What happens when a writer prefers reading to writing?

It’s the first Wednesday of March!

Time to blog hop with The Insecure Writer’s Support Group

 

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What happens when a writer prefers reading to writing?

I’m a writer, but before being a writer, I was a reader.

I’m still a reader. In fact, I think I’ll always prefer reading to writing.

I blame my kindle app, which I have downloaded onto my three devices. I always carry all my books with me. I’ve even read entire books on my smart phone, if no other device was available to me at the time.

I prefer the app to the Kindle device because I don’t like the pixellated page turns. The app on my devices is great, the page turns smoothly, and I can choose font size, brightness, and background colour. I love sepia, it’s so kind to my eyes. I can go backwards or forwards easily, look up or highlight words, and even make comments, quickly and easily.

It is undoubtedly my most valuable possession, although the app itself is free, and the books are very cheap and plentiful. I have always loved reading, and now it’s just so easy, quick, and cheap. I can buy any book with a click and start reading comfortably wherever I am immediately. It’s heaven!

When people tell me they haven’t got a Kindle, the app, or that they don’t read ebooks, I feel so sorry for them. They’re missing out on so much pleasure! Most of the self-published or Indie books I’ve read have been just as good as books published by publishing houses. I have come across a few I didn’t enjoy, or were in need of serious editing, but they are a very small percentage.

There are few surprises. I read the burb, some comments, and then ‘Look Inside’ and that’s enough for me to know whether I’ll like it or not. I’ve been misled only very rarely. Basically, I know what I’m buying. It’s what I like to read, and want to read, and it usually costs between nothing and the price of a tall latte, for hours of pleasure!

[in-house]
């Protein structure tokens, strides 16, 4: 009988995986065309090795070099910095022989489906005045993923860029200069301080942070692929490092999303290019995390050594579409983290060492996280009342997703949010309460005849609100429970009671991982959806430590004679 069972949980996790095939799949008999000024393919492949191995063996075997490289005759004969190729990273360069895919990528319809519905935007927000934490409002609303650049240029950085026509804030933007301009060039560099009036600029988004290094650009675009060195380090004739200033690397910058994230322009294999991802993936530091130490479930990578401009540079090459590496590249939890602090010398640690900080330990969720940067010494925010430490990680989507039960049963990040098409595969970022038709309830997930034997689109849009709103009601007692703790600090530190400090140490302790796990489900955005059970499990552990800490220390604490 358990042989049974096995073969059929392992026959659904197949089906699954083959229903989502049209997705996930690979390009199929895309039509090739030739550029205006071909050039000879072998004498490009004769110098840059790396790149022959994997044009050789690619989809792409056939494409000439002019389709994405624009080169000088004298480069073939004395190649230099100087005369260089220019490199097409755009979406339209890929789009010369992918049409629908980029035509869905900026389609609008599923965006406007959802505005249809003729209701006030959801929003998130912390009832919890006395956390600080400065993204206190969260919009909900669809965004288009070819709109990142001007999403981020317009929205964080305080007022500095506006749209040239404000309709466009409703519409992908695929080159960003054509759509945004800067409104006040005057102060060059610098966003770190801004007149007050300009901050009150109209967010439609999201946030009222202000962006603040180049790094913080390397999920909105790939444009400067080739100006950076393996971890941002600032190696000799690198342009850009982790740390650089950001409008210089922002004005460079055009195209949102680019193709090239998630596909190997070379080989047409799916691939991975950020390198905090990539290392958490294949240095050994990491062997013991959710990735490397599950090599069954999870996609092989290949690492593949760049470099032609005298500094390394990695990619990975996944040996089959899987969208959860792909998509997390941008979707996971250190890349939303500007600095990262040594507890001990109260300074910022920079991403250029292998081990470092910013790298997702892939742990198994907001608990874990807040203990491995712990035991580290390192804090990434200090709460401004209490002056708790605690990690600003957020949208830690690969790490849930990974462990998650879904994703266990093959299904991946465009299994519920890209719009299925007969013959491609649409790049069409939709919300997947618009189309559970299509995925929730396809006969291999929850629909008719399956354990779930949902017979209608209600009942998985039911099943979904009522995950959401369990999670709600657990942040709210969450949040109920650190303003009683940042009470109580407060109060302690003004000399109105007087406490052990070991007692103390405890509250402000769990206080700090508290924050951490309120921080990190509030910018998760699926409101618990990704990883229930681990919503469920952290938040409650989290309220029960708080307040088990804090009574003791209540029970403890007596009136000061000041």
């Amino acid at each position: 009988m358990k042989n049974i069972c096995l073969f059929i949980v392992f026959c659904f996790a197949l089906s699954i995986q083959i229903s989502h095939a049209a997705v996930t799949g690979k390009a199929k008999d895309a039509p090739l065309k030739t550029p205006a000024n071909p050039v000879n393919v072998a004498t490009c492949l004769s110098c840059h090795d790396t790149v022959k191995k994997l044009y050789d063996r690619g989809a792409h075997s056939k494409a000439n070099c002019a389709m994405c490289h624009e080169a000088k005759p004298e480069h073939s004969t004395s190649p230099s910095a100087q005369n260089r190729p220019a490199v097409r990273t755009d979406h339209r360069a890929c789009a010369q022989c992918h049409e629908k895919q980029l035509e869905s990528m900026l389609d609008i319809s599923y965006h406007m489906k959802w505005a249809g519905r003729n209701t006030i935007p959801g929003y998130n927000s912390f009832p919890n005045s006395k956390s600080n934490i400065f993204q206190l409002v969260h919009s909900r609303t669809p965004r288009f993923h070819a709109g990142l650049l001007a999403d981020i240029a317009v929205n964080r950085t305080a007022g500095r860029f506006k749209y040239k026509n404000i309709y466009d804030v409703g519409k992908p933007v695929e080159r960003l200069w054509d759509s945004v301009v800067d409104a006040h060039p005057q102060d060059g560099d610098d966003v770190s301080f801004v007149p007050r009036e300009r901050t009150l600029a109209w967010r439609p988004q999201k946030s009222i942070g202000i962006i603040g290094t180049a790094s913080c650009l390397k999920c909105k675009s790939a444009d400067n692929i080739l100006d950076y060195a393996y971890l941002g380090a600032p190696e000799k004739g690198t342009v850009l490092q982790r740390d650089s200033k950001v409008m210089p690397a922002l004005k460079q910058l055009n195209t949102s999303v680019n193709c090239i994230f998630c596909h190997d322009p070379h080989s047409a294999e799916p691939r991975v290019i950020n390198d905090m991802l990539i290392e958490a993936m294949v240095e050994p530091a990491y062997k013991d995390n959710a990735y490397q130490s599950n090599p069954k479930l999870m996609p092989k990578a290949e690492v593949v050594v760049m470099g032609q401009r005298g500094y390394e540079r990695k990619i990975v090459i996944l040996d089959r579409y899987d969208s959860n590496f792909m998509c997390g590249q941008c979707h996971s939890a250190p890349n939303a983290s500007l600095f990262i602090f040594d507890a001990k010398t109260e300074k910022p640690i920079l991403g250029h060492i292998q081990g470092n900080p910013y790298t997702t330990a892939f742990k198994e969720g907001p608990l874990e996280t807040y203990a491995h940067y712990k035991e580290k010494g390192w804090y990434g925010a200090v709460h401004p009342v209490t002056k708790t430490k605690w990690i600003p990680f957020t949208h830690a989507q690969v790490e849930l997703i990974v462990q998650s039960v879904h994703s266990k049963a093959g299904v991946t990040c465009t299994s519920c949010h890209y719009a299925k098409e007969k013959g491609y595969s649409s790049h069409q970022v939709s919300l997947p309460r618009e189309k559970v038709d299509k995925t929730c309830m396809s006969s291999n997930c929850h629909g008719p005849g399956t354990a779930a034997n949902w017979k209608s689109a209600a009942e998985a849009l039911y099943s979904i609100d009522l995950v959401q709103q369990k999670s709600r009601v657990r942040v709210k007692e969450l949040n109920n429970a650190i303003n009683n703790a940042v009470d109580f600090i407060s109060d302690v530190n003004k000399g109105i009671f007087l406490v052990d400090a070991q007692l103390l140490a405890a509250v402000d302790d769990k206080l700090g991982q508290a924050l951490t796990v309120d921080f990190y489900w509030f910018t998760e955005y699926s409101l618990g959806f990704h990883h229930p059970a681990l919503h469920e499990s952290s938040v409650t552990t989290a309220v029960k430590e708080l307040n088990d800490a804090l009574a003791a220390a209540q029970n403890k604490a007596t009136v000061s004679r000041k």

I travel in time and space, see places, meet people, and experience emotions beyond my real life, almost every day.

Just in case you were wondering, I also read and carry paperbacks, too, especially if I’m going away for the weekend for example, just in case I might need the feel of paper… but I read 90% on my kindle, and that’s not going to change soon.

My only complaint is that there aren’t enough minutes in the day to read all the books I have on my kindle! I’m convinced reading helps me be a better writer and a happier person, but all that glitters is not gold…

To answer my initial question: What happens when a writer prefers reading to writing?

  1. Reading distracts me from my writing. Sounds like a bad thing, but sometimes I need to set my writing aside, breathe, and read something different. I’m also convinced every book I read teaches me something about the craft.
  2. Reading also humbles me. There are so many great books out there to read, why would anyone want to read mine? I’m just a drop in the ocean.

Oh dear 😦 I’ve just finished a great book. I’m happy :), but now I feel so insecure:(  

Check out what other writers have to say today!

Insecure Writer’s Support Group: First Wednesday of the Month Blog Hop

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Why is writing a second novel more challenging than a first novel?

I have to begin by reminding myself of the things I’ve learned about writing a first novel and self-publishing… the hard way

When I started writing my first novel and in July 2013, I never imagined there would be so much more than writing involved in being a published writer.

I imagined I’d be writing most of the time, and alone all of the time.

Wrong on both counts!

I was misled, because writing on my own was actually what I had been doing for four months, while I wrote my first draft (I didn’t really know exactly what a first draft was back then!).

When I finished (or rather thought I’d finished) my novel in October, 2013, I didn’t really know what to do with it, at all, so I searched on the  Internet.